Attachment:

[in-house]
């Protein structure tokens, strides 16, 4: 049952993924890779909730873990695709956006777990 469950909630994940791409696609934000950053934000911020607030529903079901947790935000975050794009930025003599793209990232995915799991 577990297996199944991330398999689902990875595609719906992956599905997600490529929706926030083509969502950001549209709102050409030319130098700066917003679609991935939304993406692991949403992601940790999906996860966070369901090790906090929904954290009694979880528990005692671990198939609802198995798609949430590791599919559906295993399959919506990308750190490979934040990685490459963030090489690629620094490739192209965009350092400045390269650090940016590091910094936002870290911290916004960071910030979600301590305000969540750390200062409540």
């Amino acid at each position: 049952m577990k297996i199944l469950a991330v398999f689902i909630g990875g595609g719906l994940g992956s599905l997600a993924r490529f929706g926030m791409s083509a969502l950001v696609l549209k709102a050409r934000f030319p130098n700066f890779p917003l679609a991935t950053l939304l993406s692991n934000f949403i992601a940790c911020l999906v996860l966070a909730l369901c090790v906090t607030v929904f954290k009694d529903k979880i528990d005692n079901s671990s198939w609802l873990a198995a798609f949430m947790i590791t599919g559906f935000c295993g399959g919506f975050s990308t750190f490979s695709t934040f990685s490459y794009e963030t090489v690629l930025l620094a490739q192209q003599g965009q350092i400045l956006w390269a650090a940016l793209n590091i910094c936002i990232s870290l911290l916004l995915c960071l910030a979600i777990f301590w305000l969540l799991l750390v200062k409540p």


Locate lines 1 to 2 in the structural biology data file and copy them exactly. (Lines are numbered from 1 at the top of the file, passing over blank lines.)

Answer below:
[in-house]
């Protein structure tokens, strides 16, 4: 049952993924890779909730873990695709956006777990 469950909630994940791409696609934000950053934000911020607030529903079901947790935000975050794009930025003599793209990232995915799991 577990297996199944991330398999689902990875595609719906992956599905997600490529929706926030083509969502950001549209709102050409030319130098700066917003679609991935939304993406692991949403992601940790999906996860966070369901090790906090929904954290009694979880528990005692671990198939609802198995798609949430590791599919559906295993399959919506990308750190490979934040990685490459963030090489690629620094490739192209965009350092400045390269650090940016590091910094936002870290911290916004960071910030979600301590305000969540750390200062409540």